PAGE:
While I'm not trained in all of these pedagogical frameworks through my education, the two that I have found most applicable to how I work and teach and learn are Bloom's Taxonomy and Critical Pedagogy.
Bloom's Taxonomy has always served as a basis for course development, what are students to learn, and only after this development could learning and assessment pieces be added to the course. Through this, and perhaps in some ways to contrast this, I'm a firm believer that learning facts or other information might be important, but is easily forgotten. This is where critical pedagogy comes into play, it's not only important that something is 'correct' but to understand why it is so, to understand the issue, idea, etc. at a deeper level. To relate it to the individual, to society, to not just throw a seed of knowledge out there, but provide multiple paths to deepen learning.
It's also important for me to think of student motivation. It's no surprise that inherent motivation is a rare commodity within student populations. It's a troubling question, when I ask how to motivate students when we only participate in a small sliver (regarding time) of their entire lives. Motivation isn't an optional, it's a gatekeeper, and hence that is part of why Community 2.0 is important to me and I hope to learn much from everyone.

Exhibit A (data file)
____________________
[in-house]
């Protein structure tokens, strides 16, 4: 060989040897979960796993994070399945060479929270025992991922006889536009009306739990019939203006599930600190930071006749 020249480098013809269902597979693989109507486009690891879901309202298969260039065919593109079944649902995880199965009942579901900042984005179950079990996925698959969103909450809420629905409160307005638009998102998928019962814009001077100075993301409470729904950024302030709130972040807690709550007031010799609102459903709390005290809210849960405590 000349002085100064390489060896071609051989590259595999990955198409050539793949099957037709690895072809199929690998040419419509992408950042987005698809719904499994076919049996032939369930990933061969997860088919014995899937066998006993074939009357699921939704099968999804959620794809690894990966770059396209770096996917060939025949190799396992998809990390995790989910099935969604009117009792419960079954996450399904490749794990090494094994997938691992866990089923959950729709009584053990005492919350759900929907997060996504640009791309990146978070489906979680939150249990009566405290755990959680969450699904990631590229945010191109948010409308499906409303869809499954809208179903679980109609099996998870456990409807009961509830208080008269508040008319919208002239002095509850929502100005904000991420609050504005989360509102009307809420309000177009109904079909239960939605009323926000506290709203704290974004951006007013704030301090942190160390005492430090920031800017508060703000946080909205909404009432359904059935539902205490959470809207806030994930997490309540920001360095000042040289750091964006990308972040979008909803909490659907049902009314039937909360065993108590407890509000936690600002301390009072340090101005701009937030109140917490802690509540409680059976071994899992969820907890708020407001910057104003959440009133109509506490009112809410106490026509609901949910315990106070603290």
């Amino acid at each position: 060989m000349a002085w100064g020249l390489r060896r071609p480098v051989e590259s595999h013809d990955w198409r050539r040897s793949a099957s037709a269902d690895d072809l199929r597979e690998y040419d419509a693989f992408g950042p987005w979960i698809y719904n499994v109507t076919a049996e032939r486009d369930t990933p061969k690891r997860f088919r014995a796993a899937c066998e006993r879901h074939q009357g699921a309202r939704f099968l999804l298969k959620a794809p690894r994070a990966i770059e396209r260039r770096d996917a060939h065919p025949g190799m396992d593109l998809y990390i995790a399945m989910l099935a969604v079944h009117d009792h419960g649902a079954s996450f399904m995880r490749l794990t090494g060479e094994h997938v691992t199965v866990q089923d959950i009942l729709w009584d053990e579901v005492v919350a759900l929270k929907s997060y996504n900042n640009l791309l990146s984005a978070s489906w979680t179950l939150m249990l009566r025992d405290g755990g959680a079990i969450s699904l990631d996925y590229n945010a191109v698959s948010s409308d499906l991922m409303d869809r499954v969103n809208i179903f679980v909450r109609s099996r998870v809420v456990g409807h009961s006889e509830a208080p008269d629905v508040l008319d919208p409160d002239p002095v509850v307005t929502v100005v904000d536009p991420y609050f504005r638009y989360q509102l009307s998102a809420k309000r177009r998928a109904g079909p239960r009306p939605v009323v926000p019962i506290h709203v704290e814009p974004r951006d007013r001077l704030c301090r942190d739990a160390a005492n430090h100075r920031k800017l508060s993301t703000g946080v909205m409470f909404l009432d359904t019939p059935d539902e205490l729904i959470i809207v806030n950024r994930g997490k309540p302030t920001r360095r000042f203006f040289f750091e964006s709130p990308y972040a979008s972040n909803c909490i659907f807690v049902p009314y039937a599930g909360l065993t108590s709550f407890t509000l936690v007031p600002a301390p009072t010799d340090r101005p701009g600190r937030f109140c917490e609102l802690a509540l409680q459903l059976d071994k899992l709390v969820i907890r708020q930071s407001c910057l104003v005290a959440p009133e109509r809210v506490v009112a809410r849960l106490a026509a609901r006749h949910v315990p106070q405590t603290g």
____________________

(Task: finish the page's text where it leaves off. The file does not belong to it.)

2. In terms of classroom application, what I do now works quite well, but I look forward to STEALING ideas from the group! :)
3. I think my approach will look to utilize Web 2.0 tools to increase student buy in and motivation. Some ideas brought up by the group meetings included having my speech students blog and respond to one another regarding the stresses that come along with public speaking. While they could discuss this within the classroom, for the most part they avoid doing so. I believe it's due to the face to face nature of the class, not wanting to admit weakness in front of their peers physically, but an online environment may provide the necessary conditions to permit this type of communication, allow students to provide support and their own strategies to assist their peers, etc.